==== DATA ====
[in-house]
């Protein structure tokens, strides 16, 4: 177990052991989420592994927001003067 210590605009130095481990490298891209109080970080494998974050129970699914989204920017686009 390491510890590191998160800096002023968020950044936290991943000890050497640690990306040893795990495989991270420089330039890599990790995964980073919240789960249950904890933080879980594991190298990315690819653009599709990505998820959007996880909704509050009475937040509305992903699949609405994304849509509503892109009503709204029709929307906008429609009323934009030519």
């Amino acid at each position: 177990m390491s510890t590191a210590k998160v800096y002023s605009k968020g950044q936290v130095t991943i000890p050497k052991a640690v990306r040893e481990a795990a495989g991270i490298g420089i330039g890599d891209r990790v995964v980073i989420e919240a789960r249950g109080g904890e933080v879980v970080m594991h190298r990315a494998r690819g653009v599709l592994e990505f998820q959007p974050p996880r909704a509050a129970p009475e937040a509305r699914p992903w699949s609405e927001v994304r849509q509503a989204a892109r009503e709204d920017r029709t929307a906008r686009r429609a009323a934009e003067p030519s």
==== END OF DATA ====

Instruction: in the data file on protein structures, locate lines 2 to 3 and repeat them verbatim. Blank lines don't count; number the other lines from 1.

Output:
């Protein structure tokens, strides 16, 4: 177990052991989420592994927001003067 210590605009130095481990490298891209109080970080494998974050129970699914989204920017686009 390491510890590191998160800096002023968020950044936290991943000890050497640690990306040893795990495989991270420089330039890599990790995964980073919240789960249950904890933080879980594991190298990315690819653009599709990505998820959007996880909704509050009475937040509305992903699949609405994304849509509503892109009503709204029709929307906008429609009323934009030519």
């Amino acid at each position: 177990m390491s510890t590191a210590k998160v800096y002023s605009k968020g950044q936290v130095t991943i000890p050497k052991a640690v990306r040893e481990a795990a495989g991270i490298g420089i330039g890599d891209r990790v995964v980073i989420e919240a789960r249950g109080g904890e933080v879980v970080m594991h190298r990315a494998r690819g653009v599709l592994e990505f998820q959007p974050p996880r909704a509050a129970p009475e937040a509305r699914p992903w699949s609405e927001v994304r849509q509503a989204a892109r009503e709204d920017r029709t929307a906008r686009r429609a009323a934009e003067p030519s």